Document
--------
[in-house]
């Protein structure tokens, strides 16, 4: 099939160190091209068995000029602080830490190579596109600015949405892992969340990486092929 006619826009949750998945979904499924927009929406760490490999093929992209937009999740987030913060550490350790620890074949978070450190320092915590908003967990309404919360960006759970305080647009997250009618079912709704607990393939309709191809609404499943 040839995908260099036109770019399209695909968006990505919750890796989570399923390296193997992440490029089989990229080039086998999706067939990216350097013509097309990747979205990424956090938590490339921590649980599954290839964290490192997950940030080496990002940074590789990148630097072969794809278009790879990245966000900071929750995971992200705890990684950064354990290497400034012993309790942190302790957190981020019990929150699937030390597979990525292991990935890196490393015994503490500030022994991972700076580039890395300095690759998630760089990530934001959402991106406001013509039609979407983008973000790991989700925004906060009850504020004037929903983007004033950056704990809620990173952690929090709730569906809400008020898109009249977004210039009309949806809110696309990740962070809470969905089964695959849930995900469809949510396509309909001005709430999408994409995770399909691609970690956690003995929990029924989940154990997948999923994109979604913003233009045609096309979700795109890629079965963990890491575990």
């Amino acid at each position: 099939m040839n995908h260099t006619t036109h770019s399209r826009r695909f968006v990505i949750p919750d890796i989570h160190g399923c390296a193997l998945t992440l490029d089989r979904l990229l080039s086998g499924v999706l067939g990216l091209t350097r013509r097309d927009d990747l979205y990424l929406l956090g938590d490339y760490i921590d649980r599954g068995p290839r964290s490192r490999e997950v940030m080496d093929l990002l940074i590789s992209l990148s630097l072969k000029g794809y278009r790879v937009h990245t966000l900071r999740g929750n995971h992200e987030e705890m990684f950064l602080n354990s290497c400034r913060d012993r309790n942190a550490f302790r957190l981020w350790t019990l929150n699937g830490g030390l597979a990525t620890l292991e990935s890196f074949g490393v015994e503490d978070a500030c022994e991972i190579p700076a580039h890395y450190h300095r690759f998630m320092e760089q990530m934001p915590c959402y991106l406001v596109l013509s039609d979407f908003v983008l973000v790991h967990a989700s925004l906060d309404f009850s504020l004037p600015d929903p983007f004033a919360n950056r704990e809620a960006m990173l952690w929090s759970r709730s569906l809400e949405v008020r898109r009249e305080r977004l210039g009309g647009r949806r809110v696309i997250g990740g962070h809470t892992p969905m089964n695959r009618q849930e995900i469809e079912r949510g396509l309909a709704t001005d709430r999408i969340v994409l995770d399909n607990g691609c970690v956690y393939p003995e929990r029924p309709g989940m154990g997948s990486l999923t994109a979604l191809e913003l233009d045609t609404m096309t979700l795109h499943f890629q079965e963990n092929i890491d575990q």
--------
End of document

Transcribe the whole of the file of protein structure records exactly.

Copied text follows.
[in-house]
């Protein structure tokens, strides 16, 4: 099939160190091209068995000029602080830490190579596109600015949405892992969340990486092929 006619826009949750998945979904499924927009929406760490490999093929992209937009999740987030913060550490350790620890074949978070450190320092915590908003967990309404919360960006759970305080647009997250009618079912709704607990393939309709191809609404499943 040839995908260099036109770019399209695909968006990505919750890796989570399923390296193997992440490029089989990229080039086998999706067939990216350097013509097309990747979205990424956090938590490339921590649980599954290839964290490192997950940030080496990002940074590789990148630097072969794809278009790879990245966000900071929750995971992200705890990684950064354990290497400034012993309790942190302790957190981020019990929150699937030390597979990525292991990935890196490393015994503490500030022994991972700076580039890395300095690759998630760089990530934001959402991106406001013509039609979407983008973000790991989700925004906060009850504020004037929903983007004033950056704990809620990173952690929090709730569906809400008020898109009249977004210039009309949806809110696309990740962070809470969905089964695959849930995900469809949510396509309909001005709430999408994409995770399909691609970690956690003995929990029924989940154990997948999923994109979604913003233009045609096309979700795109890629079965963990890491575990």
């Amino acid at each position: 099939m040839n995908h260099t006619t036109h770019s399209r826009r695909f968006v990505i949750p919750d890796i989570h160190g399923c390296a193997l998945t992440l490029d089989r979904l990229l080039s086998g499924v999706l067939g990216l091209t350097r013509r097309d927009d990747l979205y990424l929406l956090g938590d490339y760490i921590d649980r599954g068995p290839r964290s490192r490999e997950v940030m080496d093929l990002l940074i590789s992209l990148s630097l072969k000029g794809y278009r790879v937009h990245t966000l900071r999740g929750n995971h992200e987030e705890m990684f950064l602080n354990s290497c400034r913060d012993r309790n942190a550490f302790r957190l981020w350790t019990l929150n699937g830490g030390l597979a990525t620890l292991e990935s890196f074949g490393v015994e503490d978070a500030c022994e991972i190579p700076a580039h890395y450190h300095r690759f998630m320092e760089q990530m934001p915590c959402y991106l406001v596109l013509s039609d979407f908003v983008l973000v790991h967990a989700s925004l906060d309404f009850s504020l004037p600015d929903p983007f004033a919360n950056r704990e809620a960006m990173l952690w929090s759970r709730s569906l809400e949405v008020r898109r009249e305080r977004l210039g009309g647009r949806r809110v696309i997250g990740g962070h809470t892992p969905m089964n695959r009618q849930e995900i469809e079912r949510g396509l309909a709704t001005d709430r999408i969340v994409l995770d399909n607990g691609c970690v956690y393939p003995e929990r029924p309709g989940m154990g997948s990486l999923t994109a979604l191809e913003l233009d045609t609404m096309t979700l795109h499943f890629q079965e963990n092929i890491d575990q």